Water Infiltration In Water

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2.3.5 Runoff Runoff is best defined as movement of land water to the oceans, chiefly in a form of rivers, lakes and streams. According to Solomon (2005), ‘the term runoff can be applied to stream or river discharge. It can also be employed in reference to the gravitational movement of a fraction of rainfall over the surface flow from an area peripherally bound by a water divide, towards a water body”. Runoff in a catchment is generated by the portion of rainfall that remains after satisfying both surface and subsurface losses. Once these demands have been met, the remaining rainwater follows a number of flow paths to enter a stream channel. The flow of runoff entirely depends on several factors including, rainfall, land use/land cover, soil…show more content…
Infiltration is defined as the rate at which water enters the soil during or after rain fall (Schwab et., 1981; White, 1997). The property of soil plays a key role in controlling the amount of water that will be freely available for surface runoff after a rainfall event (Morgan, 1995). There are several processes acting together in the likes of gravitational forces which pull the water downwards, attractive forces between water molecule and soil and the nature of soil particles (Dunne & Leopold, 1978). There are many environmental factors that govern the rate of water infiltration in soil. These factors include; the rate of rainfall, soil properties which include texture, soil porosity, soil depth and moisture & organic matter content, slope (topography), vegetation cover and type of land use/land cover (Dunne & Leopold,…show more content…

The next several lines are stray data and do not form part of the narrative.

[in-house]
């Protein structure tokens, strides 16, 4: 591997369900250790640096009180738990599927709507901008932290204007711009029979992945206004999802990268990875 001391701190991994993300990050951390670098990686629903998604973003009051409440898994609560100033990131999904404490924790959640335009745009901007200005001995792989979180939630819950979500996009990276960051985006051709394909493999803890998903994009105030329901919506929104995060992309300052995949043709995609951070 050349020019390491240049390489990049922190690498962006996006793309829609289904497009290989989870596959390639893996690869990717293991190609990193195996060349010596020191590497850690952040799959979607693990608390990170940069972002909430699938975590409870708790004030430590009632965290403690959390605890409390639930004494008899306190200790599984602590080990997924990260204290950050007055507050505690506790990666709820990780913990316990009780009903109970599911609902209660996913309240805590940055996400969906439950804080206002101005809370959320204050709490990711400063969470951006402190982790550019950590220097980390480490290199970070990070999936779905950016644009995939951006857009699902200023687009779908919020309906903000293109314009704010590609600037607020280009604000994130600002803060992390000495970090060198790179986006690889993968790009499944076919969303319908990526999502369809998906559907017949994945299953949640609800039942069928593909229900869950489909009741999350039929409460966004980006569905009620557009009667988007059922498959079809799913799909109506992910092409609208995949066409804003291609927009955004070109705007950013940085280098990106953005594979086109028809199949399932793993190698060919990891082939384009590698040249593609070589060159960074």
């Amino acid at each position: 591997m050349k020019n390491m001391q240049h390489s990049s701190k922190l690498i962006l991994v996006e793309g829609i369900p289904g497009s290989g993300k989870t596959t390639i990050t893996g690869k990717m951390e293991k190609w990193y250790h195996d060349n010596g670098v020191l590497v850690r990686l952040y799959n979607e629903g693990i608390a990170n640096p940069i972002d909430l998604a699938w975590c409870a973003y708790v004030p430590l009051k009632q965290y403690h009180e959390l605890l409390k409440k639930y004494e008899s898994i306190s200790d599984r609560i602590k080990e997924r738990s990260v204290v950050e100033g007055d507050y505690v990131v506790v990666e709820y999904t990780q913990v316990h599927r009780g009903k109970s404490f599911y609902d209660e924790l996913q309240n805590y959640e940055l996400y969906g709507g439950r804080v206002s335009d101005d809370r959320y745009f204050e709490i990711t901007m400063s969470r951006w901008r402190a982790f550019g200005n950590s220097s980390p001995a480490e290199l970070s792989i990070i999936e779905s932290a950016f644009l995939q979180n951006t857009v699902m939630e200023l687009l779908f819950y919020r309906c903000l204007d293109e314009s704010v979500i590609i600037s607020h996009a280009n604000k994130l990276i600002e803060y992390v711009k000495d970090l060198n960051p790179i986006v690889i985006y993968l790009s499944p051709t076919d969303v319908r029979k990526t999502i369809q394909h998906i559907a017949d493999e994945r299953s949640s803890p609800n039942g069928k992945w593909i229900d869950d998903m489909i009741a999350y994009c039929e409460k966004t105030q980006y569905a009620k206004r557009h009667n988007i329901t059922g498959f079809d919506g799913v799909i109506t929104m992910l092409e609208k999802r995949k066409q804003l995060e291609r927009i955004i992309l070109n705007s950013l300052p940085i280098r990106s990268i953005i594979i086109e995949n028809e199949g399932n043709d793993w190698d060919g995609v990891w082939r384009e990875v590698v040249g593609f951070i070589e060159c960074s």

The amounts of total water that are available for overland flow are results of the influences of these stages. On the other hand it means that, these different stages result in different loses from the total rain. Man has certain influences over certain aspects of these stages through catchment management practices. An increase in the rate of runoff subsequently, increases the amount of soil that is eroded and causing land degradation (Morgan 1995). In most geographical landscape, the vegetation that found on the surface of land serves as a protective layer over soil surface and also increases its infiltration rate (capacity). Hence removal of any vegetation type due to changes in land use can expose the barren soil. When any rain fall is experienced in particular area, the exposed soil particles are freely washed away. The free flowing water can also cause fine particles to clog pore spaces and resulted in formation of a thin compact layer on the soil surface known as surface crusting which prevents water from passing into the soil (Hillel, 1980). The ultimate increase of surface runoff can be done as a result of formation of surface

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